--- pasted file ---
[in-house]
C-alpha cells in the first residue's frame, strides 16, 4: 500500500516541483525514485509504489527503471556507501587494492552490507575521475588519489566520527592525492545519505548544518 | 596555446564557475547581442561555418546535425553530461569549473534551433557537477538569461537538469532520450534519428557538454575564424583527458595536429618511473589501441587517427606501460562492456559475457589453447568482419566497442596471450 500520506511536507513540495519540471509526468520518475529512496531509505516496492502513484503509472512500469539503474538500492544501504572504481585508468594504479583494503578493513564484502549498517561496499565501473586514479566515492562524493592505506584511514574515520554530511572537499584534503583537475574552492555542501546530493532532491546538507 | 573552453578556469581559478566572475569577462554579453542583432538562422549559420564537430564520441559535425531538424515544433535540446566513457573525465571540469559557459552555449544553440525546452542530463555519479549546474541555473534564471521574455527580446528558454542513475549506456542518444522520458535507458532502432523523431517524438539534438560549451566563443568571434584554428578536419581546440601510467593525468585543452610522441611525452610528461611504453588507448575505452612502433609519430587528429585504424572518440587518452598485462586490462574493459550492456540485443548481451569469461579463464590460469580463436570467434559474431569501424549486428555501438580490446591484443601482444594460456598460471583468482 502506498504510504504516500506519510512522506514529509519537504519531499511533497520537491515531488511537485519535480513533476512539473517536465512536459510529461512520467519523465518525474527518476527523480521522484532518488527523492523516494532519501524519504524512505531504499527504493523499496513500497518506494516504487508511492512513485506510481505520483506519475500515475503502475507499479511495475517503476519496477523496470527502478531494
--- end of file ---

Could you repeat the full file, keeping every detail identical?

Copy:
[in-house]
C-alpha cells in the first residue's frame, strides 16, 4: 500500500516541483525514485509504489527503471556507501587494492552490507575521475588519489566520527592525492545519505548544518 | 596555446564557475547581442561555418546535425553530461569549473534551433557537477538569461537538469532520450534519428557538454575564424583527458595536429618511473589501441587517427606501460562492456559475457589453447568482419566497442596471450 500520506511536507513540495519540471509526468520518475529512496531509505516496492502513484503509472512500469539503474538500492544501504572504481585508468594504479583494503578493513564484502549498517561496499565501473586514479566515492562524493592505506584511514574515520554530511572537499584534503583537475574552492555542501546530493532532491546538507 | 573552453578556469581559478566572475569577462554579453542583432538562422549559420564537430564520441559535425531538424515544433535540446566513457573525465571540469559557459552555449544553440525546452542530463555519479549546474541555473534564471521574455527580446528558454542513475549506456542518444522520458535507458532502432523523431517524438539534438560549451566563443568571434584554428578536419581546440601510467593525468585543452610522441611525452610528461611504453588507448575505452612502433609519430587528429585504424572518440587518452598485462586490462574493459550492456540485443548481451569469461579463464590460469580463436570467434559474431569501424549486428555501438580490446591484443601482444594460456598460471583468482 502506498504510504504516500506519510512522506514529509519537504519531499511533497520537491515531488511537485519535480513533476512539473517536465512536459510529461512520467519523465518525474527518476527523480521522484532518488527523492523516494532519501524519504524512505531504499527504493523499496513500497518506494516504487508511492512513485506510481505520483506519475500515475503502475507499479511495475517503476519496477523496470527502478531494